The European Commission has indefinitely postponed its much-anticipated directive on human rights and environmental due diligence (HREDD) – more than 150 days after it was first expected to be published. While the reason for the delay is unclear, 47 civil society organisations have penned an open letter seeking “full transparency on the reasons for the delay and on the decision-making process going forwards.”
Despite this setback, national HREDD legislation continues afoot: laws have been adopted or are in force in France, Germany and Norway, while proposed national legislation is being progressed in a number of other European countries. Most recently, in December 2021, the Netherlands announced its intent to introduce its own national HREDD law in view of the further delay of the proposed EU law.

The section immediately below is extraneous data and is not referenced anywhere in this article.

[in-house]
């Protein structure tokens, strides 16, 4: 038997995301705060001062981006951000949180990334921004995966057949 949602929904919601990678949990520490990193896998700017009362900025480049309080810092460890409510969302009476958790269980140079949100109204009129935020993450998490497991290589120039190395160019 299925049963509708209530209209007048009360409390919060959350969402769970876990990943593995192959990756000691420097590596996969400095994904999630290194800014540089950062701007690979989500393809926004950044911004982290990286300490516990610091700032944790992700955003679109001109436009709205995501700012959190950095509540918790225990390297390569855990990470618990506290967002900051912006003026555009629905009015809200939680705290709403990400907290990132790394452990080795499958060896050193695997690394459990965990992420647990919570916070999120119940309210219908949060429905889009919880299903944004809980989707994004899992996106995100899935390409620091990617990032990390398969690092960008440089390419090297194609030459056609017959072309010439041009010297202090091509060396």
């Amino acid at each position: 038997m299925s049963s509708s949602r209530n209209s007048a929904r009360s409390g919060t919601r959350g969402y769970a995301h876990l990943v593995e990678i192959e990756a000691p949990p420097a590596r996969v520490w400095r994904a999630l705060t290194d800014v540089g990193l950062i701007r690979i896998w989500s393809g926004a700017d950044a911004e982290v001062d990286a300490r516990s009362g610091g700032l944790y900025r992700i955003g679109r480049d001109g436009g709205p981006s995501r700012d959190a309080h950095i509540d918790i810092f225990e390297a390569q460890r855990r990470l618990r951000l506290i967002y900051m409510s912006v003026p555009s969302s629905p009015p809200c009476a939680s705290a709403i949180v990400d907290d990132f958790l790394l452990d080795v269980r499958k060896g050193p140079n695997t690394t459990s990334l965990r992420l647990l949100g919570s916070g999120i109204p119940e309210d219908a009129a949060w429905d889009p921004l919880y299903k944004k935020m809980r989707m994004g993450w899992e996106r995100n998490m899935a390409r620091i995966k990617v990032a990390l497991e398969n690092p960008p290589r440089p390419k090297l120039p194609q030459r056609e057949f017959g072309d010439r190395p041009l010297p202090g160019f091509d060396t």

Legislative developments aside, investors, civil society and other stakeholders are scrutinising how companies identify and mitigate human rights impacts in their operations and supply chains more closely than ever.
And so the message is clear: companies still need to take steps to develop and reinforce their human rights due diligence programmes, both in anticipation of further mandatory HREDD laws and to respond to stakeholder expectations and demands.